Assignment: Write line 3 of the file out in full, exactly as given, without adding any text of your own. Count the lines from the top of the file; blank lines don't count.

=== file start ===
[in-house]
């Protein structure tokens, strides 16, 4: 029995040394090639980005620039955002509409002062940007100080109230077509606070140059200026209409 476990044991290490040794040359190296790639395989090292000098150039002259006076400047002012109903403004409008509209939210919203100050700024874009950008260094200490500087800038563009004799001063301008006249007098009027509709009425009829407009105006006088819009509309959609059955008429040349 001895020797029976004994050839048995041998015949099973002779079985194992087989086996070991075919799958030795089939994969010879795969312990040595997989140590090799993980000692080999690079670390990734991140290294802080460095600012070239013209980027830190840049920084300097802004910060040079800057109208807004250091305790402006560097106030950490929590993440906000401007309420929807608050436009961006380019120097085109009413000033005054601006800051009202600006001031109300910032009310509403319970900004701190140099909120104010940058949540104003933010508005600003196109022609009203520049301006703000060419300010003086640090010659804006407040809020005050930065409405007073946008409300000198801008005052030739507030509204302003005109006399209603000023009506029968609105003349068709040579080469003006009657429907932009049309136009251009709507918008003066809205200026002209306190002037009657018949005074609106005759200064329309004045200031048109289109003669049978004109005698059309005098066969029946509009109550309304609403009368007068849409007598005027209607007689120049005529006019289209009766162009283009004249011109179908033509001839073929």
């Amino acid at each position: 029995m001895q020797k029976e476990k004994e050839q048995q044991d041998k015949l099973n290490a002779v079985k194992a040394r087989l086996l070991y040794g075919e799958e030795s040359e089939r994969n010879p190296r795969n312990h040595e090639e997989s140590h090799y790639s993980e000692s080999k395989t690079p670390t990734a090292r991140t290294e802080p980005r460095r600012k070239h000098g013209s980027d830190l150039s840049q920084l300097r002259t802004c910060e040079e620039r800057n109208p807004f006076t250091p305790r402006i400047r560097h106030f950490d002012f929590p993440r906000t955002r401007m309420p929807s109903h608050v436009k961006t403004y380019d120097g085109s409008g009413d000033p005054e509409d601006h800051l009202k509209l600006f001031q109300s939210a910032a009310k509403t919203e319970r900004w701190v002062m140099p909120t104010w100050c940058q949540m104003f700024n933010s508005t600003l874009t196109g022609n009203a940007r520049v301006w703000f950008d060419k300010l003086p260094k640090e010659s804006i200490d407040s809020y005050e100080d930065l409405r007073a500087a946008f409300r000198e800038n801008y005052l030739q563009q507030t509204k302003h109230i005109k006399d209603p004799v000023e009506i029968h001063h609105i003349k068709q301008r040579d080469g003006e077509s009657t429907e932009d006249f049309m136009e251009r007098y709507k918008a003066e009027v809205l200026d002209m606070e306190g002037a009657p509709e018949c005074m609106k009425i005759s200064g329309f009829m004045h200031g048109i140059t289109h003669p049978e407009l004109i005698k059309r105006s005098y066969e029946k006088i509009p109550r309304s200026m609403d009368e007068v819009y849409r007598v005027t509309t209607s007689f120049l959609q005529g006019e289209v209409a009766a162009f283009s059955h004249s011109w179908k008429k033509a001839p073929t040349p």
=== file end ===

């Amino acid at each position: 029995m001895q020797k029976e476990k004994e050839q048995q044991d041998k015949l099973n290490a002779v079985k194992a040394r087989l086996l070991y040794g075919e799958e030795s040359e089939r994969n010879p190296r795969n312990h040595e090639e997989s140590h090799y790639s993980e000692s080999k395989t690079p670390t990734a090292r991140t290294e802080p980005r460095r600012k070239h000098g013209s980027d830190l150039s840049q920084l300097r002259t802004c910060e040079e620039r800057n109208p807004f006076t250091p305790r402006i400047r560097h106030f950490d002012f929590p993440r906000t955002r401007m309420p929807s109903h608050v436009k961006t403004y380019d120097g085109s409008g009413d000033p005054e509409d601006h800051l009202k509209l600006f001031q109300s939210a910032a009310k509403t919203e319970r900004w701190v002062m140099p909120t104010w100050c940058q949540m104003f700024n933010s508005t600003l874009t196109g022609n009203a940007r520049v301006w703000f950008d060419k300010l003086p260094k640090e010659s804006i200490d407040s809020y005050e100080d930065l409405r007073a500087a946008f409300r000198e800038n801008y005052l030739q563009q507030t509204k302003h109230i005109k006399d209603p004799v000023e009506i029968h001063h609105i003349k068709q301008r040579d080469g003006e077509s009657t429907e932009d006249f049309m136009e251009r007098y709507k918008a003066e009027v809205l200026d002209m606070e306190g002037a009657p509709e018949c005074m609106k009425i005759s200064g329309f009829m004045h200031g048109i140059t289109h003669p049978e407009l004109i005698k059309r105006s005098y066969e029946k006088i509009p109550r309304s200026m609403d009368e007068v819009y849409r007598v005027t509309t209607s007689f120049l959609q005529g006019e289209v209409a009766a162009f283009s059955h004249s011109w179908k008429k033509a001839p073929t040349p």